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Steven Furtick — Reaching the Goal


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I want to begin with a confession. I am a goal-oriented person, which may sound like a good thing. But, I tend to be a little extreme about it in setting goals. Sometimes I set unrealistic goals. Sometimes in reaching them, like one time I decided to eat low carb.

And so, I was so strict about it, because if I set the goal that I'm not going to eat carbs, well then, if I'm at an event and they have barbecued chicken, yes, I'm going to take my barbecued chicken in the bathroom and wash the barbecue off the chicken because I have goals.

I see life sometimes as a series of goals and I think it causes me to miss the process that life is really all about. I even approach my relationship with God this way sometimes. And so, everything is a destination and I don't enjoy the journey. Can you relate?

It even extends into my parenting. When our first child was born, I remember having this sense of relief, because, you know, I did so much to bring him into the world. But, for me, there was a sense of worry the whole time that Holly was pregnant. Is the baby going to be born healthy? You know, like, I would see somebody smoking in the general ten-mile vicinity of my pregnant wife and I would cut their throat, you know, what I'm saying.

Because my child can't be born with any extra appendages. And when he was born and he was healthy and they were like, "Oh, he scored super high on the APGAR test," which is... I didn't even know was a competition of how healthy the baby could look based on his skin color and whether or not it's healthy and vibrant.

I remember feeling this sense of incredible relief. The night after Elijah was born, I was sitting with Holly in the hospital room, because I was tired watching her produce a human being. And I was sitting there going, "Well, we got that over with." And we both kind of laughed. We both started laughing because we both knew nothing could be further from the truth that that's over with.

And I want to tell you now, about 11 years into being a parent, my worries about my children were just beginning when they were still inside their mother's body. I mean, I don't even have teenagers yet. So, I don't even think I am qualified to speak on parental concern. Because anybody knows, if you stop and think about it, that having a baby is not a project. Raising children is a process.

I want you to think about those two words because they're very key to where I want to focus today. Project and process. In so many ways, when I first started following Christ, I thought of it like a project was completed. That's how it was presented to me. Accept Jesus Christ as your Lord and Savior and He will make you a new creation and you'll have a new heart and you'll be forgiven of your sin and you'll be headed to heaven when you die.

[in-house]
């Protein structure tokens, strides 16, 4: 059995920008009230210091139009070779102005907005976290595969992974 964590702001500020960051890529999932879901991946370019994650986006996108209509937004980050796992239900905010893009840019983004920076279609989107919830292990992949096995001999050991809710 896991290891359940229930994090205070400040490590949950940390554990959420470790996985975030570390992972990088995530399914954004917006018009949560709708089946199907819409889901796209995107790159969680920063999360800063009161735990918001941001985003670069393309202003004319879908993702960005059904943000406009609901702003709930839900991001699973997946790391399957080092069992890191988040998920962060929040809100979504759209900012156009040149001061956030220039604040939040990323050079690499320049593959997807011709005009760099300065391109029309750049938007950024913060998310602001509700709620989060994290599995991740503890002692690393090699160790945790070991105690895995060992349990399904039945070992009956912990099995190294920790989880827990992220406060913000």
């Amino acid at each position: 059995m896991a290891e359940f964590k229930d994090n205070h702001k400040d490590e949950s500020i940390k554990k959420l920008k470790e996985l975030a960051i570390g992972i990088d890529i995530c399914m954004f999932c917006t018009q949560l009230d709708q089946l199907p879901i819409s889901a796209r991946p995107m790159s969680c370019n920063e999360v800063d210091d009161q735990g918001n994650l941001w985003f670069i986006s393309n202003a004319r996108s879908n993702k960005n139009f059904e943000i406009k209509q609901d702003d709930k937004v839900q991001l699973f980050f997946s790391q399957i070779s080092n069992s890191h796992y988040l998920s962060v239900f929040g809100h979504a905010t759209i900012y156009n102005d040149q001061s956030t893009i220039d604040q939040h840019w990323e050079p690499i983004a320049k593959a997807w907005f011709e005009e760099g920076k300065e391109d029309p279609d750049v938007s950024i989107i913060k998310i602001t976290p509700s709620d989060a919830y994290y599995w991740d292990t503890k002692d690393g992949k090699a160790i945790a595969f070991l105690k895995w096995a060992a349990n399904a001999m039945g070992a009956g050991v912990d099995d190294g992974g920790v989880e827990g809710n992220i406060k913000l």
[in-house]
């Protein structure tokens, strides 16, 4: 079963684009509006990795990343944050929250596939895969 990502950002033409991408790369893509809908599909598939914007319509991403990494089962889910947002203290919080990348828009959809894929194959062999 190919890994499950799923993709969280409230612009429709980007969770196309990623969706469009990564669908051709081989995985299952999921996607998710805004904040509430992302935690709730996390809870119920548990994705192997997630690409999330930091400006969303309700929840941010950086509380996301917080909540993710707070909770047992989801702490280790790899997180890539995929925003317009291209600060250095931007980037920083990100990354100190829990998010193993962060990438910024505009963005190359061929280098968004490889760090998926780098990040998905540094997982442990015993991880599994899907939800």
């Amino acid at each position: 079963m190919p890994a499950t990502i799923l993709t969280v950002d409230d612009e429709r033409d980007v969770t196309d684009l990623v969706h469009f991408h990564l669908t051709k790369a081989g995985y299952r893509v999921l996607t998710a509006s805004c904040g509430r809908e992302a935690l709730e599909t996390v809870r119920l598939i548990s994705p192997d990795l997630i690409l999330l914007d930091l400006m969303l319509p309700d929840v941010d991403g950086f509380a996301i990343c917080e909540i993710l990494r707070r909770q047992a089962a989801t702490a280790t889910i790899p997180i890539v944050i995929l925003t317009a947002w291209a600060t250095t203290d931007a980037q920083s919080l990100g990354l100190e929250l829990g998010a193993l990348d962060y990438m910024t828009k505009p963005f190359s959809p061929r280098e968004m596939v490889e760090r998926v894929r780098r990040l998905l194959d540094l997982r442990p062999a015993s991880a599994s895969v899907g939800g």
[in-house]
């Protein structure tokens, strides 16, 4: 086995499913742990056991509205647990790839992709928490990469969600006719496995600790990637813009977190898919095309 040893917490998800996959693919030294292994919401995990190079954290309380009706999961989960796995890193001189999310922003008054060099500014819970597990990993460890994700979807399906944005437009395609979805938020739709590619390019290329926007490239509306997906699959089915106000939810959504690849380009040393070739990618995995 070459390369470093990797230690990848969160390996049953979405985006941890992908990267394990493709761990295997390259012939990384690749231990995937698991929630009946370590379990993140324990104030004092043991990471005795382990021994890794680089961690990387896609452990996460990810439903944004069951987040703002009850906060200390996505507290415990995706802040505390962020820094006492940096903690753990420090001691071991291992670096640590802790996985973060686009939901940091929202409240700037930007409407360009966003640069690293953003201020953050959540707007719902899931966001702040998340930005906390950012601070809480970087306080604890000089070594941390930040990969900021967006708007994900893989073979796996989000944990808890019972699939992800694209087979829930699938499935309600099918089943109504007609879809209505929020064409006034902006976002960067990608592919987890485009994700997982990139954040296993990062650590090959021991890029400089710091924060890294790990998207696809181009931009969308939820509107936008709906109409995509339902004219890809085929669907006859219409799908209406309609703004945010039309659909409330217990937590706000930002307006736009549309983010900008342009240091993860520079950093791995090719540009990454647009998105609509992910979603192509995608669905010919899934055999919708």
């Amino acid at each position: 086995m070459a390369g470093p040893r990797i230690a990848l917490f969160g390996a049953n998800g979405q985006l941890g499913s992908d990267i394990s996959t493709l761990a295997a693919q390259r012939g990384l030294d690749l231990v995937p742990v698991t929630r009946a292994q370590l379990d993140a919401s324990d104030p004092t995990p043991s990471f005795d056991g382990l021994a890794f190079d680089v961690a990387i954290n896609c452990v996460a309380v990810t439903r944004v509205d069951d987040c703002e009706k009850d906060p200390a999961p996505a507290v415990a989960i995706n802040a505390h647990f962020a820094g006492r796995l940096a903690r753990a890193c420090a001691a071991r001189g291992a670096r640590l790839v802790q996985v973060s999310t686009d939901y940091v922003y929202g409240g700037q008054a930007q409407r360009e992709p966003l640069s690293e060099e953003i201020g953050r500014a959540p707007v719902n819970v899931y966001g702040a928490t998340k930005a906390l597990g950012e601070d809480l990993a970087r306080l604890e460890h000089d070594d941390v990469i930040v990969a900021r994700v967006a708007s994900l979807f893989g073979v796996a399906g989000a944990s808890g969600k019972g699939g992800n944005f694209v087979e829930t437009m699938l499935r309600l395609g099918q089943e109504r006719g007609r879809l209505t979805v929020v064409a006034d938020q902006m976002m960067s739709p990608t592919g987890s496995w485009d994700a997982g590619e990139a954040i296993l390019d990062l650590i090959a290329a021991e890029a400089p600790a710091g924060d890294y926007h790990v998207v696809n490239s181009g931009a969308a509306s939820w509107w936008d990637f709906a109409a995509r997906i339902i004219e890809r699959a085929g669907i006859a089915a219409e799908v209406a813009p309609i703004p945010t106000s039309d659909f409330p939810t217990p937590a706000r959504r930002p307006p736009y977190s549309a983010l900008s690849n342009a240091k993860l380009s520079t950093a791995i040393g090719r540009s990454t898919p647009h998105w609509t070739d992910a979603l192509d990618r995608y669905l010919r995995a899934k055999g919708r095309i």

But, what about while I live? Because I found out that although Christ gave me new desires, it didn't take the old ones completely away. It gave me the ability to choose. And walking with Christ is a process, not a project.

See, the more you see your relationship with Christ or fulfilling His calling on your life or being a parent as a project, the more you're going to be disappointed and disillusioned as you come face-to-face with the clash between your goals and the grind.

If I could talk about that for a moment, there is an interesting hashtag that you will see populating social media. And the hashtag goals has become somewhat of a cultural phenomenon. I don't know if you've seen this online. Have you seen this? People use it for everything. I'm sure you've seen this. The kids have been doing this for years now. Everything is goals. Everything is goals.

So, you may see a picture of Jay Z and Beyonc and you may see on the comment section 10,000 people would say goals. It's a way of saying, like, "Yeah, right, I wish. If only my life could be like that." Goals. Everybody say, "Goals." Are you a goal setter? Are you?

Now, I did not ask if you are a goal reacher. That's a different thing. Because some of us are better at setting goals than we are at reaching goals. And there are industries formulated around this hypothesis that especially as American's we're much better at setting goals than reaching them.

So, health clubs bank on this every January. Goals. And because of the proliferation of this hashtag and what it means to culture that it's kind of an indictment that we find the most unrealistic view of reality we can find and then say, "Goals." This term pairs neatly with relationship. Relationship goals. Squad goals. Hair goals. Pet goals. Goals. Goals. Goals. Goals. Goals. Project. If I could be married to someone like that. Goals.

I think we even do it in the church sometimes. We have people that we silently think, "If I could have their insight. If I could have their self-control." We've been talking a lot in this series of teachings of what makes you truly qualified. And we've been talking a lot about the apostle Paul. I mean, if anybody was qualified, it would have been Paul, from several vantage points. His giftedness made him qualified. But, his background also gave him some pretty unique qualifications.